Updated: 7:53 p.m.
Both former Gov. Mark Sanford, who became the Republican nominee by winning a runoff Tuesday, and his Democratic opponent, Elizabeth Colbert Busch, a businesswoman who is the sister of TV satirist Stephen Colbert, are proving to be successful fundraisers in what could become a money dead heat. So whichever side gets more outside help may have the advantage.
Former Gov. Mark Sanford is vying for a seat in Congress
One new Democratic outside group, South Forward, has already entered the fray, launching a web ad nailing Sanford on ethics charges he faced while governor, The Hill newspaper reported; the group plans to run it on cable next week. Prior to that buy, the only outside groups to make independent expenditures in the race have supported two failed GOP candidates: Curtis Bostic, a former county elected official whom Sanford defeated in this week's runoff, and state Sen. Larry Grooms, who lost in Republican primary. The 60 Plus Association did phone banking on Bostic's behalf and the Coastal Conservatives Fund super PAC ran a television ad on his behalf.
It seems reasonable to believe more outside givers might jump into the race because the Sanford and Colbert Busch campaigns are stocked with deep-pocketed donors, a number of whom have connections to super PACs and 501c4 organizations that have played big in earlier campaigns. Among the possible connections for Sanford, who is trying to make a political comeback in the congressional district he once represented after a sex scandal: Howard Rich, a secretive libertarian who leads at least a half dozen organizations, Wyoming mega-donor Foster Friess, and, David Koch, one of two brothers behind a network of conservative organizations.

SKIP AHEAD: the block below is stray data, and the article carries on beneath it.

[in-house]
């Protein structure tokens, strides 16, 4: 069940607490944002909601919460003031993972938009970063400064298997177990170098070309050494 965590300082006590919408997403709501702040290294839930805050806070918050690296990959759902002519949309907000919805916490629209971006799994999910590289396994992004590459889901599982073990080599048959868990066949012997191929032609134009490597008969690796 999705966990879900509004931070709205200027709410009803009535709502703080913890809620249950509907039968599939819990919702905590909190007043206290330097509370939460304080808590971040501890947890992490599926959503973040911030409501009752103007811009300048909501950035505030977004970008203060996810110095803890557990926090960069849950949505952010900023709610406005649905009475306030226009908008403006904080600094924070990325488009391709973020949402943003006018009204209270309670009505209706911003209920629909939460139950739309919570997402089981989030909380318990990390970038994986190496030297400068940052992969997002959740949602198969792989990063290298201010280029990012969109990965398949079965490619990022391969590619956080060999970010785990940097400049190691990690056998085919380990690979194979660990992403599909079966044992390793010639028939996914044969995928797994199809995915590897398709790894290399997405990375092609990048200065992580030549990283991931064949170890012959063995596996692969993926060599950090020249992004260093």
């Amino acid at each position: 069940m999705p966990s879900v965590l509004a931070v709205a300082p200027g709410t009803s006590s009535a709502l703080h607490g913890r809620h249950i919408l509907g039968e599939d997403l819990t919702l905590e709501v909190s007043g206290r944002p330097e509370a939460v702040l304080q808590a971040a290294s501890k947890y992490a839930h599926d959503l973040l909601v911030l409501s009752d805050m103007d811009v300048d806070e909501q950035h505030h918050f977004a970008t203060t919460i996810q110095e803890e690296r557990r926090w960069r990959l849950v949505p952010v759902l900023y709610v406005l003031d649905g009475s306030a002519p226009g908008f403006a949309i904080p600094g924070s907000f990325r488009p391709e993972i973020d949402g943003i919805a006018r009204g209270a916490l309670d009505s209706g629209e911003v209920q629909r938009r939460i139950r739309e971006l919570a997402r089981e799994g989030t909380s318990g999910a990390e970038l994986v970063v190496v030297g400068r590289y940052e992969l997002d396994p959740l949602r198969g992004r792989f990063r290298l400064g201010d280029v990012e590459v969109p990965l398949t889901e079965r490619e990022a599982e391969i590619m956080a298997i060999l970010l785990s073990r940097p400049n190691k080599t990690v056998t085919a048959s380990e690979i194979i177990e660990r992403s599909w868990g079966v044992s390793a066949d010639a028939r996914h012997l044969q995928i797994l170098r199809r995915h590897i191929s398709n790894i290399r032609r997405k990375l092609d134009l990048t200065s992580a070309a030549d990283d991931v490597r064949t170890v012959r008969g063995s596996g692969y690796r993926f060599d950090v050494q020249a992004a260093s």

Here are the outside groups best positioned to come to Sanford's aide:
Just days ago, Sanford's campaign got $5,200 from Howard Rich and his wife. Rich is on the board of the national anti-tax Club for Growth, perhaps the preeminent group that supports staunchly conservative candidates. The organization spent at least $18 million on candidate advocacy in the 2012 elections, a very conservative estimate because most advertisements by its 501c4 arm do not have to be reported to the Federal Election Commission.
Rich has a long history of trying to influence South Carolina politics. Rich's groups have given at least $1.7 million to Palmetto State groups, including money to South Carolinians for Responsible Government, which promotes one of his pet causes — school vouchers. As governor, Sanford unsuccessfully tried to give parents tax credits for enrolling their children in private school.
One of those organizations that donated to the South Carolina organization is the Rich-chaired Americans for Limited Government, which does not have to disclose its donors because it is a 501c4 organization. ALG funneled $2.6 million to Now or Never PAC in the 2012 race, which then used the money to oppose Democratic Senate candidates Tammy Duckworth, Sherrod Brown and Richard Carmona of Arizona. Duckworth and Brown won their races; Carmona lost to Republican Jeff Flake.